Russian Su-27 fighter intercepts US RC-135 spy plane over Baltic Sea - Watch
The single-crew, twin-engine Su-27 (NATO codename Flanker) is an air-superiority fighter. The jet can fly at Mach 2.35 (2,500 kilometres per hour).
Russia's Sukhoi Su-27 fighter intercepted a US RC-135 reconnaissance aircraft above the Baltic Sea recently, according to the Russian Defence Ministry. A 17-second video tweeted by the Russian Defence Ministry shows the Su-27 fighter coming from behind to intercept the US spy plane while it was cruising over international waters of the Baltic Sea near the Russian border.
According to the Russian Defence Ministry, the Su-27 was on-duty when it was scrambled to track and intercept the US Air Force's RC-135 reconnaissance aircraft. The Su-27 returned safely to its home base after the foreign aircraft flew away from the Russian border, the statement added.
The single-crew, twin-engine Su-27 (NATO codename Flanker) is an air-superiority fighter. The jet can fly at Mach 2.35 (2,500 kilometres per hour). The RC-135 has a crew of 27-32 members depending on the mission. The plane is used to gather electronic and signal intelligence. It is capable of almost real-time intelligence collection, analysis and can also send it the command centre and other aircraft of the US military.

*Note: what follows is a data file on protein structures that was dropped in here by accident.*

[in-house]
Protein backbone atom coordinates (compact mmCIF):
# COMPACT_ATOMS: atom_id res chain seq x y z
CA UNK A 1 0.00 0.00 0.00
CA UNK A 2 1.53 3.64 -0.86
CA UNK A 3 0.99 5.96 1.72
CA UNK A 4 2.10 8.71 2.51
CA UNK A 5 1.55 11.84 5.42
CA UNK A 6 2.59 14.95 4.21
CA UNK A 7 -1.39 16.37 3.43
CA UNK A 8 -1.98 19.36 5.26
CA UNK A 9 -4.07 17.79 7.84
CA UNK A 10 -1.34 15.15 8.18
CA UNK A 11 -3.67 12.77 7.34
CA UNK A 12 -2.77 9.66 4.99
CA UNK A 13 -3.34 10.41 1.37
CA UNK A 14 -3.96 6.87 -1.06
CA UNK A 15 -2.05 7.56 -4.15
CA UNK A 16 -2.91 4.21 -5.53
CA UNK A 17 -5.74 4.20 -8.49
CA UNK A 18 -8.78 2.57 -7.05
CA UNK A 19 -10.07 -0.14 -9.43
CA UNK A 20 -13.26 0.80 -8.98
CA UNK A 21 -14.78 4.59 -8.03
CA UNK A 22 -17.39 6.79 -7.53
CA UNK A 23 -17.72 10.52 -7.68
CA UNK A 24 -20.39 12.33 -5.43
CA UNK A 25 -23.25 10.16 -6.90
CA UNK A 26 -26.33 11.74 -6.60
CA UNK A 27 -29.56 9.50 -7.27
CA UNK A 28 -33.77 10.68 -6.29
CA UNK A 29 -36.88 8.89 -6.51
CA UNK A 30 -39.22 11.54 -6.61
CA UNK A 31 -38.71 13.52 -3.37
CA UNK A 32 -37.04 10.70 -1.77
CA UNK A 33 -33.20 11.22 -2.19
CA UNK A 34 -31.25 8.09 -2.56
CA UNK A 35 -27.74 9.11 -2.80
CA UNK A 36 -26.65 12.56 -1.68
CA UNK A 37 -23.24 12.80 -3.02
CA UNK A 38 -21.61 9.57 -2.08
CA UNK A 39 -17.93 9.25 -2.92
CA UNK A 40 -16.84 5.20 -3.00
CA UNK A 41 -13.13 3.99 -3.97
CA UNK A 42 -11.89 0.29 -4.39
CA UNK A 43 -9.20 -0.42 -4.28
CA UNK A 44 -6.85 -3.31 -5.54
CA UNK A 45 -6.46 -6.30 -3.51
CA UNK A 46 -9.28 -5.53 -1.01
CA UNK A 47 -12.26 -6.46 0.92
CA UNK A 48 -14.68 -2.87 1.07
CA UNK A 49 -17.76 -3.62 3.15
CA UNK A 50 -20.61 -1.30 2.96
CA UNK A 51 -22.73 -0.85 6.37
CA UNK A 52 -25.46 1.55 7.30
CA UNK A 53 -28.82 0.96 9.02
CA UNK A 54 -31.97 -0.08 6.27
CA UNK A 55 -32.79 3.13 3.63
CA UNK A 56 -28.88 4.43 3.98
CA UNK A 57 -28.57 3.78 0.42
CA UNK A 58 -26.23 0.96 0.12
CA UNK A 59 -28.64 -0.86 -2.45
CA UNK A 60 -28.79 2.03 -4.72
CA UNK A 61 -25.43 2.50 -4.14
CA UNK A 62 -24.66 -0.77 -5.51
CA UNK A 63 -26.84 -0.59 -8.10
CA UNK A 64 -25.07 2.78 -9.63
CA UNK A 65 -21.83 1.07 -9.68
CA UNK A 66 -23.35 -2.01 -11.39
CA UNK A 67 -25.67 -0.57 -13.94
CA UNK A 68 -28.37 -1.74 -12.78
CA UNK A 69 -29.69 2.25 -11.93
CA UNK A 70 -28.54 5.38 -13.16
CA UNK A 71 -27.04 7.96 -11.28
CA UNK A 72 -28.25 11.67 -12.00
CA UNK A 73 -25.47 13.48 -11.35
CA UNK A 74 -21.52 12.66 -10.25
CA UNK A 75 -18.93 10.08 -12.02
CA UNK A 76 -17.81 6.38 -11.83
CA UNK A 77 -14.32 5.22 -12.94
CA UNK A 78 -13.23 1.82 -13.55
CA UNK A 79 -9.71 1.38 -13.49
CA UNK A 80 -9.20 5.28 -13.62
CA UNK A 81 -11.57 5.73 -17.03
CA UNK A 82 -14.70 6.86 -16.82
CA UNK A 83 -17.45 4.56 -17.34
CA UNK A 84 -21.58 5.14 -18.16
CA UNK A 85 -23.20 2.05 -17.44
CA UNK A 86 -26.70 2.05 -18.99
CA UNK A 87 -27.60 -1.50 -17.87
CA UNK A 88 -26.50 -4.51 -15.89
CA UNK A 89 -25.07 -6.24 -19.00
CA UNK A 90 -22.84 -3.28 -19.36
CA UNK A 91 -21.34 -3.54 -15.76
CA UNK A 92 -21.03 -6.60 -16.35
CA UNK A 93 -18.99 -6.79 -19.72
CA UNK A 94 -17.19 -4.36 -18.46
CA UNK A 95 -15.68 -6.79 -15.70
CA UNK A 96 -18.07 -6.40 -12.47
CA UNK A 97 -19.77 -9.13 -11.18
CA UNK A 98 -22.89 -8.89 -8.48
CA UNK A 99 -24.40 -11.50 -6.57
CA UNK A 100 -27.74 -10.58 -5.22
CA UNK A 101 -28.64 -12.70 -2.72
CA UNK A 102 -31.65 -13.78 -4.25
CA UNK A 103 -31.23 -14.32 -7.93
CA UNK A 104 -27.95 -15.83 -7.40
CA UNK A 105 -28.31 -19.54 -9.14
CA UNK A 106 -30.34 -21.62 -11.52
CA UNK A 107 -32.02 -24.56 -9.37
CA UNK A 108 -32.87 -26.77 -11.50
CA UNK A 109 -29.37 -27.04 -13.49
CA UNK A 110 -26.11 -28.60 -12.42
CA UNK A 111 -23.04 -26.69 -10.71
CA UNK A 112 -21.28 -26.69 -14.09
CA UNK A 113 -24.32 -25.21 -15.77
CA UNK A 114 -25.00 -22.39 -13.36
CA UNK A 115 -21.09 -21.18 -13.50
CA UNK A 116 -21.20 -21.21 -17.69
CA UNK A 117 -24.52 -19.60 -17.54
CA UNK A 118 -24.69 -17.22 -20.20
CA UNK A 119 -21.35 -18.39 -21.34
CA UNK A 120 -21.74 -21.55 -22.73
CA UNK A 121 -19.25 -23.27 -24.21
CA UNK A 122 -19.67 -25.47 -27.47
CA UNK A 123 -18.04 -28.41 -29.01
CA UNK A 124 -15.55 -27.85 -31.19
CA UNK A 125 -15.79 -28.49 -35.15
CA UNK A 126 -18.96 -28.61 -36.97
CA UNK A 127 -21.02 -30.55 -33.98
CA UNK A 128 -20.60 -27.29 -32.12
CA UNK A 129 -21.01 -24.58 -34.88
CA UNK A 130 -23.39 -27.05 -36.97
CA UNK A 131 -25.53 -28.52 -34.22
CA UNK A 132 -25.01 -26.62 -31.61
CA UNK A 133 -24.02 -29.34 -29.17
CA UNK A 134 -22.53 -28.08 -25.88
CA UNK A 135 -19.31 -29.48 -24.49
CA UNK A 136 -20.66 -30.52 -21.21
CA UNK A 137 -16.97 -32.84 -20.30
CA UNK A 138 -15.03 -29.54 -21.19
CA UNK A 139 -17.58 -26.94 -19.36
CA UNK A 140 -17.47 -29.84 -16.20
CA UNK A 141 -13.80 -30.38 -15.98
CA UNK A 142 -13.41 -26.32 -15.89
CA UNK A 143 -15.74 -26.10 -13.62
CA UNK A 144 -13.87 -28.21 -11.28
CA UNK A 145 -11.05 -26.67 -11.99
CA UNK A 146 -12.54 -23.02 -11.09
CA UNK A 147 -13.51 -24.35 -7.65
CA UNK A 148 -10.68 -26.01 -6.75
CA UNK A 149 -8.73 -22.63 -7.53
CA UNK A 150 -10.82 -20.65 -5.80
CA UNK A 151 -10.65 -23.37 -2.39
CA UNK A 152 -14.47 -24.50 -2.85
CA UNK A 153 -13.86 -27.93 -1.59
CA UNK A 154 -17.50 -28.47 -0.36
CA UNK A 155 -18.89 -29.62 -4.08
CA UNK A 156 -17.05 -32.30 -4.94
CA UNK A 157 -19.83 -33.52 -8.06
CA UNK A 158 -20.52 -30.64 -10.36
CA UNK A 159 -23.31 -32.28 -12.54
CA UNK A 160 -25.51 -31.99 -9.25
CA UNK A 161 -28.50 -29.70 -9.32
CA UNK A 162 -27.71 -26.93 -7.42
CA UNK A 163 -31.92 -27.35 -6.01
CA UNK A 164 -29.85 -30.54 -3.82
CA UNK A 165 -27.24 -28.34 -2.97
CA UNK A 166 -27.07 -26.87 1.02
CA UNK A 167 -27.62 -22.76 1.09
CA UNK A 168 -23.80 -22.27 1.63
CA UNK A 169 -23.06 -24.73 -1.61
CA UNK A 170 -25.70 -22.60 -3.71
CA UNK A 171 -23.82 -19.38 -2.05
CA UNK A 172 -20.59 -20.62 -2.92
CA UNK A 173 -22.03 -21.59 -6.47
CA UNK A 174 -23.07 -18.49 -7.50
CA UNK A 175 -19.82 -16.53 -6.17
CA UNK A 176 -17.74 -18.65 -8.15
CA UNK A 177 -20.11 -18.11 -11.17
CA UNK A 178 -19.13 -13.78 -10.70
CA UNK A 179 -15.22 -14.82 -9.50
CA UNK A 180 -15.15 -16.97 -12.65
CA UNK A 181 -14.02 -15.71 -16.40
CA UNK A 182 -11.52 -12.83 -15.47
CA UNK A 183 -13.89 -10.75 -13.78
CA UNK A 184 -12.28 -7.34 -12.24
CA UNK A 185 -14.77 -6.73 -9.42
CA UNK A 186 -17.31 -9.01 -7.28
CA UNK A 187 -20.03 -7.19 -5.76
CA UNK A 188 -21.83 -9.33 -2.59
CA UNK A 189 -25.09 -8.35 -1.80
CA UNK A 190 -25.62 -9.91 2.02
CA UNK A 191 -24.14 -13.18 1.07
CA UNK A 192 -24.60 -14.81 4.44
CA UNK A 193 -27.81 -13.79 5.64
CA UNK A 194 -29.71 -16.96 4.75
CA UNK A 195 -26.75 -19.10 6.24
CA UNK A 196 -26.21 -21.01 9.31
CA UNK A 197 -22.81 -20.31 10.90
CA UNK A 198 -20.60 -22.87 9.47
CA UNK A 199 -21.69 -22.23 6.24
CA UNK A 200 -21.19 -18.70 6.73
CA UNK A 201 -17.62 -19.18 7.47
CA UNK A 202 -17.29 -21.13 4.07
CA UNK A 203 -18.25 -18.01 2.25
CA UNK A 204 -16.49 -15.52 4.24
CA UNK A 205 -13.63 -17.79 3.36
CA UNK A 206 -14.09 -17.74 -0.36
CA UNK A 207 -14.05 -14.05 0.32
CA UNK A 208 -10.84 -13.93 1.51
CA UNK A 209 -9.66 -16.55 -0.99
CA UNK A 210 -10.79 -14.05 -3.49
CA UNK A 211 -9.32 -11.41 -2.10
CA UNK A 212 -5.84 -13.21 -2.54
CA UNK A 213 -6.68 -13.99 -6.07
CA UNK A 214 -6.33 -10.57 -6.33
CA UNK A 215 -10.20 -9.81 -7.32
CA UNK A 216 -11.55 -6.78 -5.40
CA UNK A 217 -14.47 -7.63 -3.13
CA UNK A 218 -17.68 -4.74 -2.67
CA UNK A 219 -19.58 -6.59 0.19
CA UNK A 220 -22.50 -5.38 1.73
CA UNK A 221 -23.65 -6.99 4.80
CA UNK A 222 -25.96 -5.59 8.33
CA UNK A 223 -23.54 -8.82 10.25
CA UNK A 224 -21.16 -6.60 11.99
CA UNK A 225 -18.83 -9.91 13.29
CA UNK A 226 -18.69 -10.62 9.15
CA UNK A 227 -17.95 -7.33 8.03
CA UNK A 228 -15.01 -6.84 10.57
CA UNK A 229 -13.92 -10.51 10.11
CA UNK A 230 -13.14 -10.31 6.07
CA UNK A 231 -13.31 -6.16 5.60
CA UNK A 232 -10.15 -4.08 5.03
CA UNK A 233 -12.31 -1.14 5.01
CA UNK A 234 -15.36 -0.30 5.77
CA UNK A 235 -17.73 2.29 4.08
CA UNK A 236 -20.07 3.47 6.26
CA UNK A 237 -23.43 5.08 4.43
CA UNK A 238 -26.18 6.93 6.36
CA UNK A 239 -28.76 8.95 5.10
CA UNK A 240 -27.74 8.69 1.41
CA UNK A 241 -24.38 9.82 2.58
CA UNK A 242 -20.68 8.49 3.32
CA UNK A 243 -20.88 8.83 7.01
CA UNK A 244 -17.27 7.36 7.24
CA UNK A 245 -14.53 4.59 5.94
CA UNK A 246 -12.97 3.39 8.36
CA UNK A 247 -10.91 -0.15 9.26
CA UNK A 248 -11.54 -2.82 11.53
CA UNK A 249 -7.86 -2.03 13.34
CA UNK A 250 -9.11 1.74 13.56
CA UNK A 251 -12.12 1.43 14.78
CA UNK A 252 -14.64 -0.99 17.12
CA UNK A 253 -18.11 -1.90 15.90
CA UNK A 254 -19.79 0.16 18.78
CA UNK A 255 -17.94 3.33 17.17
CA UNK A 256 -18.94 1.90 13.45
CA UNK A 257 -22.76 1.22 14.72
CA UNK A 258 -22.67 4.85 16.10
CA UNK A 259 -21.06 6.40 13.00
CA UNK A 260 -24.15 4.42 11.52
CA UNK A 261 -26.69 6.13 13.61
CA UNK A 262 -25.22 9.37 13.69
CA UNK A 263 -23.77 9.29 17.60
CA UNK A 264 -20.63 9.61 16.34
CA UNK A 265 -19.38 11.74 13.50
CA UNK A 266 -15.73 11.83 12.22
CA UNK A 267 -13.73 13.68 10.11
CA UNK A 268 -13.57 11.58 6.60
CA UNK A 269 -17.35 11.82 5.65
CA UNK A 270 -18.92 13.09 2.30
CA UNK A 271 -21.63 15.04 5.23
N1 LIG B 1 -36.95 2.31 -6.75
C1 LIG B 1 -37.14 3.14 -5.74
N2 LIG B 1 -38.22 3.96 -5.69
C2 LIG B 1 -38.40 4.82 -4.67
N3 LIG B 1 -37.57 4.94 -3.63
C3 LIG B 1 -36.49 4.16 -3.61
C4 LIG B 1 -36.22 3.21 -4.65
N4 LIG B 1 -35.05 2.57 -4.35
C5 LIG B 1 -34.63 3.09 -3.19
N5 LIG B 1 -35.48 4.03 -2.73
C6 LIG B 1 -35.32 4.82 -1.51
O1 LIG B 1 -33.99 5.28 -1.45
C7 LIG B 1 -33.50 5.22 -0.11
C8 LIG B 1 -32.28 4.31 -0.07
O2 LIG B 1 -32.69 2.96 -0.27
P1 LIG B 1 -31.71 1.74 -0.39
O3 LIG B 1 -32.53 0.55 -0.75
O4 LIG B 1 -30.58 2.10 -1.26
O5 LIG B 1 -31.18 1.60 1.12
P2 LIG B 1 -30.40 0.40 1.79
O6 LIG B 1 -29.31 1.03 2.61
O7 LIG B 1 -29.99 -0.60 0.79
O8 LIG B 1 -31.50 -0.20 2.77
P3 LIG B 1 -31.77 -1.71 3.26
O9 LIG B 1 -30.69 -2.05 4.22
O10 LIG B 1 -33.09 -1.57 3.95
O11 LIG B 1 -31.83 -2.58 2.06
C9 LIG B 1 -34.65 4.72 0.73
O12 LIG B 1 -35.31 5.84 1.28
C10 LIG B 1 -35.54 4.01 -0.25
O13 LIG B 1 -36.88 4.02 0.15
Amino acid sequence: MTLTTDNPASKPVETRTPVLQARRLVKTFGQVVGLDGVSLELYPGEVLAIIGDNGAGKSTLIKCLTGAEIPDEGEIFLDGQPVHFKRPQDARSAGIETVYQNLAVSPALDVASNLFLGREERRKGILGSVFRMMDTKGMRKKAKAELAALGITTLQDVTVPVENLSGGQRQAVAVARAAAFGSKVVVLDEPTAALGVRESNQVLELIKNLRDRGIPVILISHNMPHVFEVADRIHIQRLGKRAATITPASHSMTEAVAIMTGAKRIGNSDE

#Video A Russian #Su27 fighter of the air defence on-duty forces made a sortie for interception of a #US Air Force's #RC135 reconnaissance aircraft over the neutral waters of the #BalticSea https://t.co/fbo8lz0kW9 @RusEmbUSA @mfa_russia #Interception pic.twitter.com/Wx8lNaXiYp— Минобороны России (@mod_russia) March 7, 2019
On February 19, 2019, a Russian Su-27 fighter had intercepted a spy plane of Sweden over the Baltic Sea. According to the Swedish Defence Ministry, the Russian jet came dangerously close to their Gulfstream electronic reconnaissance aircraft.
The Su-27 was reportedly only about 20 metres from the Swedish Air Force plane. The Russians claimed their fighter was at a safe distance and returned after visually identifying the plane.
Just four days earlier on February 15, eight Russian Air Force aircraft were flying near Japan were intercepted by Japan Air Self Defense Force (JASDF). The Russian planes included four nuclear-capable Tupolev Tu-95MS strategic bombers and four Sukhoi Su-35S fighters.
The two formations were flying separately over the east and west coasts of Japan. While two Tu-95MS bombers and four Su-35S fighters were flying over the Sea of Japan, the second formation consisted of two Tu-95MS and was on over the Sea of Okhotsk.
According to the Russians, their planes did not violate the Japanese airspace. Russia resumed long-range patrols by its fighters and bombers in 2014 after its relationship with Japan soured following the former's military action in Ukraine and the annexation of Crimea peninsula.
The Japanese media claimed that the Russian patrol intercepted on February 15 was one of the largest ever seen near the Japanese border in the last several years.